Englander and Foer are Tickle’s purveyors and its victims. Even though they set up high stakes missions about Israel, neither reaches beyond kitsch. Englander’s novel ends in a burst of cheesy magical realism, by reuniting two lovers inside the tunnels between Gaza and southern Israel. And while Foer searches for new horizons — the funeral of a Holocaust survivor is meant to signify the end of an era — he does so amid 570 pages of endless banter, cutesy kids, caricatures, and spray-fire allusions to “Jewish fists,” the “Jewish brain,” “Jewish blood” and “every Jew’s heart,” not to mention “Jewish certainty,” a “Jewish river,” a “Jewish haiku” and a “Jewish loophole.” It’s as if he’s shouting, Look at me, I’m writing a Jewish novel! The climax of the book comes when the protagonist’s thoughts begin appearing in inspirational italics: Life is precious; We live in the world. Foer tries to bury Tickle but Tickle buries him.

THE OTHER PAIR of novels, Moving Kings by Joshua Cohen and Forest Dark by Nicole Krauss, are refreshingly free of Tickle. Moving Kings reverses the script: Instead of Americans fleeing to Israel, Cohen’s novel finds two young Mizrahi Israelis working at a moving company in the States. The company is run by David King, a middle-aged American who decides, after having a heart attack and a revelation, to offer his Israeli cousin, Yoav, a job. “Throughout it all," Cohen writes, "what’d bolstered [David] was Israel: the ideal of it, the abstraction.” David King’s connection to Israel is a response to despair and emptiness, and sends us to where “in that bloody chamber beneath the skin, it was a reckoning with death.” Meanwhile, Yoav and Uri flee their trauma in the IDF and join the over 200,000 Israelis who live in the States, plenty of whom feel alienated from the Jewish state. Counterlives abound.

There’s no easy escape for Yoav and Uri, and the problems of selfhood and tribe follow them to New York. Even away from home, they feel powerless to form an identity outside the immense forces — army, class, nationality — that operate on them. As Yoav rants to Uri, “It was always just following orders. To be an Israeli is to follow Israeli orders. To be Jewish is to follow Jewish orders. Work follows work orders. Friends follow friend orders. Yoav follows Yoav orders. Uri follows Uri orders.”

Questions of service, duty and identity are also crucial to Krauss’ Forest Dark. In alternating chapters, an aging Manhattan lawyer named Epstein gives away his possessions and moves to Tel Aviv, while a famous, soon-to-be divorced novelist heads there to recover from an identity crisis brought on by her failing marriage. In Tel Aviv, the novelist runs into an eccentric, retired professor who wants her help filming a long-lost script supposedly written by Franz Kafka. When she demurs, he says: “You think your writing belongs to you?”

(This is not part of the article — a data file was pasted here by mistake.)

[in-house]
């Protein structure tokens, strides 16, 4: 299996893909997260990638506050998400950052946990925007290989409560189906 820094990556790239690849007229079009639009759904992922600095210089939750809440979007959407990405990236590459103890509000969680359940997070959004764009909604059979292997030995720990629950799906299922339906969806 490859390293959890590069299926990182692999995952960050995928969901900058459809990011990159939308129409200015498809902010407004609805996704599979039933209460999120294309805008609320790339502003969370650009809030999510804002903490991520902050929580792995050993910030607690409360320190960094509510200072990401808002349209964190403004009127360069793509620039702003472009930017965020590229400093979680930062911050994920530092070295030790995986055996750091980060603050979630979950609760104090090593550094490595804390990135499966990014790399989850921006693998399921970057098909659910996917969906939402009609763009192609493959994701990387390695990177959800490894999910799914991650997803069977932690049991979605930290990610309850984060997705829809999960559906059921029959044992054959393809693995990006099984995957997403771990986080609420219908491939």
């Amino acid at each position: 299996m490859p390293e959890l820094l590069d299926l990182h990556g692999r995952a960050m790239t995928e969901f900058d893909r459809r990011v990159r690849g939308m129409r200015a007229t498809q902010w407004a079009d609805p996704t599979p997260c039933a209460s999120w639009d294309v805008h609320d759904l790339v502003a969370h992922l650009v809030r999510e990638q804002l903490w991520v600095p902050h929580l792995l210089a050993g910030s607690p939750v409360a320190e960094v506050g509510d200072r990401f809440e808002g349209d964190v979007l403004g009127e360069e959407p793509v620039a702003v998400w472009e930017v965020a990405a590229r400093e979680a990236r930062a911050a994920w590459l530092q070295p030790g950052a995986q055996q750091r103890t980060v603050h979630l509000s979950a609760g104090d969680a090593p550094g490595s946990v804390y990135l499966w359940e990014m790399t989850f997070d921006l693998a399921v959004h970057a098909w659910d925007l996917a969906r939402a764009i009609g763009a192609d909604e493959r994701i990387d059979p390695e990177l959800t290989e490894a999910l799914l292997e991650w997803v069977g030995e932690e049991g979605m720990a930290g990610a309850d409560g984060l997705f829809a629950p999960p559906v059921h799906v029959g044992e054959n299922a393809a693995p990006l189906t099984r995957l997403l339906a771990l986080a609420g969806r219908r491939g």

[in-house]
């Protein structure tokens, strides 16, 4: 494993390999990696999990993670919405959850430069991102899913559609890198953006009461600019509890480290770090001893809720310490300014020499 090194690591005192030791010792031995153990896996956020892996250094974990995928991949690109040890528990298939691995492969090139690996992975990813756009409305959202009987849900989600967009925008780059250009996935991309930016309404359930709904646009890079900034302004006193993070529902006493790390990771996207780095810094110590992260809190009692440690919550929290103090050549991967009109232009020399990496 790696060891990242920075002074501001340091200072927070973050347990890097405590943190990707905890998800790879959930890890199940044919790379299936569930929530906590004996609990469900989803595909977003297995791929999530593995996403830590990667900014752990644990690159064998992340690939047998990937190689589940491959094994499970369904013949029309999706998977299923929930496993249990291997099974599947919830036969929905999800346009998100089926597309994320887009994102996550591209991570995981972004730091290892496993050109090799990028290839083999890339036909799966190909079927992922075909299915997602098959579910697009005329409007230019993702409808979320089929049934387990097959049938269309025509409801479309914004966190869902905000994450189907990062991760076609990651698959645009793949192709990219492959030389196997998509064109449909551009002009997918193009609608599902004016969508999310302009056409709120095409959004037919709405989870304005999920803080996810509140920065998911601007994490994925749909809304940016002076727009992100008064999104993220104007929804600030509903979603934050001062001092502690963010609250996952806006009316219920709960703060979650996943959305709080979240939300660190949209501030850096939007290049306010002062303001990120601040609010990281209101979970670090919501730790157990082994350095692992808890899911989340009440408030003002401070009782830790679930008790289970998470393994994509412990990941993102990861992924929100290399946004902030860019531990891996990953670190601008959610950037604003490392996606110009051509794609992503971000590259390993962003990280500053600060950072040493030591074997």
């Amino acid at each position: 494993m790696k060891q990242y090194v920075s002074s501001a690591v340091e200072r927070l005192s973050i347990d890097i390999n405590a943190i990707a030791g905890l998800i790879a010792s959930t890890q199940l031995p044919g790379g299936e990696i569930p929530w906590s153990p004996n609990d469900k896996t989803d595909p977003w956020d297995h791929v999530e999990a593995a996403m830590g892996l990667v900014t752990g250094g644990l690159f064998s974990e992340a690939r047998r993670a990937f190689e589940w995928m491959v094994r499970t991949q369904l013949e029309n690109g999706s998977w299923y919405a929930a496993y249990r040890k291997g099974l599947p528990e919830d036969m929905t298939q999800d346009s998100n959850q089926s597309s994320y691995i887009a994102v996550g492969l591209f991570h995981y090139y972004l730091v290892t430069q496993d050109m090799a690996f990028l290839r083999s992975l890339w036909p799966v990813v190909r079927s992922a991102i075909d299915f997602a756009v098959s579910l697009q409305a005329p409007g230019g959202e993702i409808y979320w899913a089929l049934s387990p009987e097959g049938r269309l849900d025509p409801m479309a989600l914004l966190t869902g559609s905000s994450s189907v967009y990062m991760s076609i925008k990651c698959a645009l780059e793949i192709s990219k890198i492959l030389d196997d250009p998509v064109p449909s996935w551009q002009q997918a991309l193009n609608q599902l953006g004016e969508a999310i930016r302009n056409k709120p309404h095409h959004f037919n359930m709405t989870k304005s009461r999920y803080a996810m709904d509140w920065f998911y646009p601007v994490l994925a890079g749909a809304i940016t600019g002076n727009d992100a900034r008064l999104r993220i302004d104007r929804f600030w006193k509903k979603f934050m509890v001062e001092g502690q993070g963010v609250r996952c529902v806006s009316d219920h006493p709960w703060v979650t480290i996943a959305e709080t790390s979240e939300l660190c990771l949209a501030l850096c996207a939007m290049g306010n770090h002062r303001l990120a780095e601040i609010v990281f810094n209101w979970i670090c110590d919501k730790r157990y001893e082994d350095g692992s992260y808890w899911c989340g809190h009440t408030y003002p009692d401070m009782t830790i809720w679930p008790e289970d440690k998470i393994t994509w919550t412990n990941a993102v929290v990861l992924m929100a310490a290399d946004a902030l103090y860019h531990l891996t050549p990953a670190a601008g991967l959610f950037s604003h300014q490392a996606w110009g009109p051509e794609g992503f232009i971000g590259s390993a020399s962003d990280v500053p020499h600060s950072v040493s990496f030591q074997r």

“Who else?”

“To the Jews.”

By “the Jews,” it’s implied that he also means, “the Jewish state.” Earlier, in a riff on the Binding of Isaac, the narrator depicts Abraham, “a terrible father but a good Jew,” as the embodiment of Jewish continuity at its most aggressive, “a chain of ropes and knots that goes back three thousand years.” The question for Krauss is not just “What side are you on?” but “How are you bound?”

Forest Dark rejects a simple equation between Jewish writing and Zionism, because “Zionism is predicated on an end — of the Diaspora, of the past, of the Jewish problem — whereas literature resides in the sphere of the endless.” Yet the theme of “being bound” returns at two key moments. In the first, the old Manhattan lawyer is at a kabbalistic guesthouse in Tzfat when he sees a young man step outside with “the black band of his phylacteries around his bicep the way an addict ties a tourniquet. But it was Epstein who felt the longing: the hunger for the vein that goes straight to the heart.” This image of tfiln straps that go “straight to the heart” recalls “the bloody chamber beneath the skin” where David King’s connection to Israel mingles with his fear of death. Both suggest that the American hunger for meaning is not a mere disguise but a hugely powerful urge, a desire to be bound and cut and transformed in a way that our society cannot fill and that instead we channel into technology, status and cheap distraction. God or Israel might not be the answer, but whatever emerges must face the hunger of all that’s absent.

Forest Dark offers no answers or even plot resolutions, but the novelist does have an epiphany about her lifeless marriage. Recalling her ex-boyfriend in Greece, who in one erotic memory binds her willingly to a bed with four black ropes, the novelist writes, “I don’t believe I have ever known real love that does not come with violence, and…I knew that I would never again trust any love that doesn’t.”

Painful metamorphosis. Poetic disorientation. Violent love. Vein-tapping spirituality. A new era of Jewish-American fiction could do worse than start here. Staying Jewish in a democracy is no less a challenge than staying a Jewish democracy. The future of our literature depends less on the country where it’s set than on the sum force of its tensions and rebellions.

Dan Grossman lives and writes in New York. He recently appeared here with an essay on Nathan Englander.